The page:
“RoS has commissioned, through an open competition , a unique piece of public art to symbolise our centuries –old commitment to serving the people of Scotland. The artwork, like our registers, will be publicly available to view and will be held for the people of Scotland.”

Posted by Sarah Ramage Trainee Residential Conveyancing paralegal

As Ever Take Good Legal Advice

Opening pop- up shops in Scotland has become a growing trend for providing short-term, often seasonal, sales spaces. They are, by their very nature, temporary; “popping up” one day in a venue then disappearing shortly after that, once they have served their purpose, days or weeks later. A pop-up retail space can be used to create a unique environment that engages customers and is often used by marketers for seasonal items such as Halloween costumes or Christmas gifts. Pop-up Laplands and Christmas Fayres, complete with Santa and Elves are a prime example. For retailers the big attraction is flexibility and overheads (the lack of). The retailer may only be taking on limited responsibility for the sales space for a few weeks only and so there will be fewer obligations in terms of maintenance and repair. Landlords also benefit from pop-up stores, not just by filling up empty space but as an alternative to entering a longer term arrangement with a particular tenant and the often lengthy legal negotiations that can involve.

However there can still be legal pitfalls of which both landlords and retailers ( as occupiers)should be aware. Chiefly these centre around the difference between a ‘lease’ and a ‘licence to occupy’. This is a complex area of law and the subject of many legal cases but rather than going into the legal debate regarding this let me focus on certain points that should be agreed between both parties before proceeding.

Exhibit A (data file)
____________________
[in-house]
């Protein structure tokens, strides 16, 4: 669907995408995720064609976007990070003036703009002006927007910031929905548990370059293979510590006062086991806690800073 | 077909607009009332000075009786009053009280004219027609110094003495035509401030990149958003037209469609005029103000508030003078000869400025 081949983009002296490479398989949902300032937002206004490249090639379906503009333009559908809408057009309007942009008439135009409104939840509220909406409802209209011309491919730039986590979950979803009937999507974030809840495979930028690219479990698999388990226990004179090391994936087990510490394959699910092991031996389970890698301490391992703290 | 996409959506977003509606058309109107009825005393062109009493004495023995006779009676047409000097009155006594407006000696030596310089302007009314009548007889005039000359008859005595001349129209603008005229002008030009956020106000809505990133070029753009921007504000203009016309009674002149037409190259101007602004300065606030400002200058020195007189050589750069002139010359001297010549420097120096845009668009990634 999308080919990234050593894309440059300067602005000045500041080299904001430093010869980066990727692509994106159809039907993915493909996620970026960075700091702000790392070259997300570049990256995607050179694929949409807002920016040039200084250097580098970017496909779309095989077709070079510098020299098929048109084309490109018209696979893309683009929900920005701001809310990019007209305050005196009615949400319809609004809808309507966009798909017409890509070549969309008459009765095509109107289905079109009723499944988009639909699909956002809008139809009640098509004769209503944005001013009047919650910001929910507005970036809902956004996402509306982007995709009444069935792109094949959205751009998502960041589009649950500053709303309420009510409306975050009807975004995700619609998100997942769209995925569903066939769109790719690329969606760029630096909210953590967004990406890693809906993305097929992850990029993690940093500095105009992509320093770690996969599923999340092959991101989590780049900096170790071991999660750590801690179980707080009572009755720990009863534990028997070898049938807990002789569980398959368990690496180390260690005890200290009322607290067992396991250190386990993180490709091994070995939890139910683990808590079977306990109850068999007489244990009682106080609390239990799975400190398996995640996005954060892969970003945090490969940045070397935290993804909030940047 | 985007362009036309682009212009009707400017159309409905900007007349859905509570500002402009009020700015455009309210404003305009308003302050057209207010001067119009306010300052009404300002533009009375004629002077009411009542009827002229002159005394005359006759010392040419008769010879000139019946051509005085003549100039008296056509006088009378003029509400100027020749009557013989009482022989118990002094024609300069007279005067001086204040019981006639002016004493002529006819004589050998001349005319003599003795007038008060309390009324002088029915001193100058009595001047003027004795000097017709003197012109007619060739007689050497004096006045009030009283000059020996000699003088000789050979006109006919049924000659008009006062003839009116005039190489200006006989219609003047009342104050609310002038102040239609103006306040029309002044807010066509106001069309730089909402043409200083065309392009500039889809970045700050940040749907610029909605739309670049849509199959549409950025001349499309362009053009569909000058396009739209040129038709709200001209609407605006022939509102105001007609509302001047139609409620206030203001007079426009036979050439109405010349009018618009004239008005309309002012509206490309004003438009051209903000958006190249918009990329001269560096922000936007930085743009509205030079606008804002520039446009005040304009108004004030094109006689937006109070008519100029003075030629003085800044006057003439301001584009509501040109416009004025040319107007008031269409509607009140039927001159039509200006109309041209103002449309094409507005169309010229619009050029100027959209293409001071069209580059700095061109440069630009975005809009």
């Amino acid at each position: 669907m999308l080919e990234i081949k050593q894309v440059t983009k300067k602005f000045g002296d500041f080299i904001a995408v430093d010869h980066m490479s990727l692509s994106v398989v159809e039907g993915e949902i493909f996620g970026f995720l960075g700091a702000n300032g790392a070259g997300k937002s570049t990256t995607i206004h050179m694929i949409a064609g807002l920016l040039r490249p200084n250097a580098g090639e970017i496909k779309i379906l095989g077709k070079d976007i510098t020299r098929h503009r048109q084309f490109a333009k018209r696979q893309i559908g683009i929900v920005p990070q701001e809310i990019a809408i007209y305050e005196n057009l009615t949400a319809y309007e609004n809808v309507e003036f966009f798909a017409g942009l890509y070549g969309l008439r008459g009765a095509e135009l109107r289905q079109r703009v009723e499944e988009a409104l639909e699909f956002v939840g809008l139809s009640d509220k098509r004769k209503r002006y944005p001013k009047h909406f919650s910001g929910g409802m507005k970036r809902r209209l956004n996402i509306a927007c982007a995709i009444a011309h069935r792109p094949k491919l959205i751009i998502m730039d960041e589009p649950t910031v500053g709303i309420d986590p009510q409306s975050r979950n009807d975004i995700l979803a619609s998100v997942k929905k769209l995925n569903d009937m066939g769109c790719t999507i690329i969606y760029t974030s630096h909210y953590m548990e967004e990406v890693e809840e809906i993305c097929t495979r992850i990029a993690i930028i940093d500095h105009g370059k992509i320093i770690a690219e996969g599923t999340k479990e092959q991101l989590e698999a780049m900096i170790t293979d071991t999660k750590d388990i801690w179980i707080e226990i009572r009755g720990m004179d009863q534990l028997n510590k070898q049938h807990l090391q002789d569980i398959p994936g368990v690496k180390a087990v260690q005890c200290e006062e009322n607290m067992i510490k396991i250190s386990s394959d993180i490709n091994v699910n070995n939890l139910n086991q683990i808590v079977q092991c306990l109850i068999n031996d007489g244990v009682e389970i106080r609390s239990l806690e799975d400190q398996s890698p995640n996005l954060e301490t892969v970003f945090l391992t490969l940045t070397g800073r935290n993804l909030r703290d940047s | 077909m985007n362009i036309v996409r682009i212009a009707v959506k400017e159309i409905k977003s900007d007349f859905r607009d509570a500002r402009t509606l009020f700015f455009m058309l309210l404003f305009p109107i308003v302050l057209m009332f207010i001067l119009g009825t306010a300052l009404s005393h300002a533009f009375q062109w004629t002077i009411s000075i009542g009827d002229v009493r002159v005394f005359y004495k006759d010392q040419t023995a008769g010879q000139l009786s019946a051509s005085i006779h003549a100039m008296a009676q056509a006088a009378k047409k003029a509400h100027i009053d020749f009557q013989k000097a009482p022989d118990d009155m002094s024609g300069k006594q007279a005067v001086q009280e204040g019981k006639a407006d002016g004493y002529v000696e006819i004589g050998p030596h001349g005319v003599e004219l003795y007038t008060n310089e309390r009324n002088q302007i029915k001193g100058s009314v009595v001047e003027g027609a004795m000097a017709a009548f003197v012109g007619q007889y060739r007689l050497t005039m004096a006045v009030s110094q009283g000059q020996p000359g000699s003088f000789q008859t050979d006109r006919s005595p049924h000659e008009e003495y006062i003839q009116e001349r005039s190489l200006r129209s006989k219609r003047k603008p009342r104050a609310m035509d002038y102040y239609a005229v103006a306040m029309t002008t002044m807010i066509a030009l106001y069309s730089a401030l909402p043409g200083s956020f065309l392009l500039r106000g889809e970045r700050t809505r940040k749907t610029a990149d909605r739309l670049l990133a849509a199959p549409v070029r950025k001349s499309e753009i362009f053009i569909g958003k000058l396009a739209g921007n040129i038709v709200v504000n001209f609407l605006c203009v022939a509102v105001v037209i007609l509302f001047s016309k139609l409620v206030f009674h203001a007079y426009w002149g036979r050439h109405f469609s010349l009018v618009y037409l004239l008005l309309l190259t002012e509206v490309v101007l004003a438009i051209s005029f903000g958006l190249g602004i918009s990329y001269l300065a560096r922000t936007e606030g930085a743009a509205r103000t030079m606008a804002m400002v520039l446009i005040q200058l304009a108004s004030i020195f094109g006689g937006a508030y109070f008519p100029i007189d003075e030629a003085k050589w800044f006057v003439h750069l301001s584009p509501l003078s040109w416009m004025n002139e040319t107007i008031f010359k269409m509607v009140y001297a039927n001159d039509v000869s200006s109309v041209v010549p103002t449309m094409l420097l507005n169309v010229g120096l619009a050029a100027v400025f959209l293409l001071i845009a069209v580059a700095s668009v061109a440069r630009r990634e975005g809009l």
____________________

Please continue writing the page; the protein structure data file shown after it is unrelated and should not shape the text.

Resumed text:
• Make sure that there is no confusion regarding the termination of the arrangement. Both parties will intend that the agreement will run for a defined period. If notice periods are required these should be clearly stipulated.
  • Be aware of what you , as retailer, are getting in return for your payment. Your pop-up space might be expected to move within a larger development (wheeled concession spaces in malls are an example) and you need to decide if this will be possible or not, and if so, how far or how often you can move.
  • Both parties must understand their obligations in terms of repairs and maintenance. You may simply be required to tidy up after yourself or you could be liable for a whole lot more. General contract law states that you are deemed to have read and understood the terms of an agreement if you have put your name to it.
  • If the shop is located within a shopping centre it should be established whether there may be a payment of a service charge as well as rent.
  • It should also be absolutely defined whether the landlord or other parties, often other retailers , are free to access the property or whether the retailer has exclusive use of it. A lease gives a tenant exclusive possession of a defined space, the location of which does not change without the agreement of the tenant- not so a licence (see above) .

Pop-ups can really be a great business opportunity but remember the devil is in the detail so as ever take good legal advice in time. If I can help please contact me Joyce Moss on 0141 552 3422 or by email jmm@mitchells-roberton.co.uk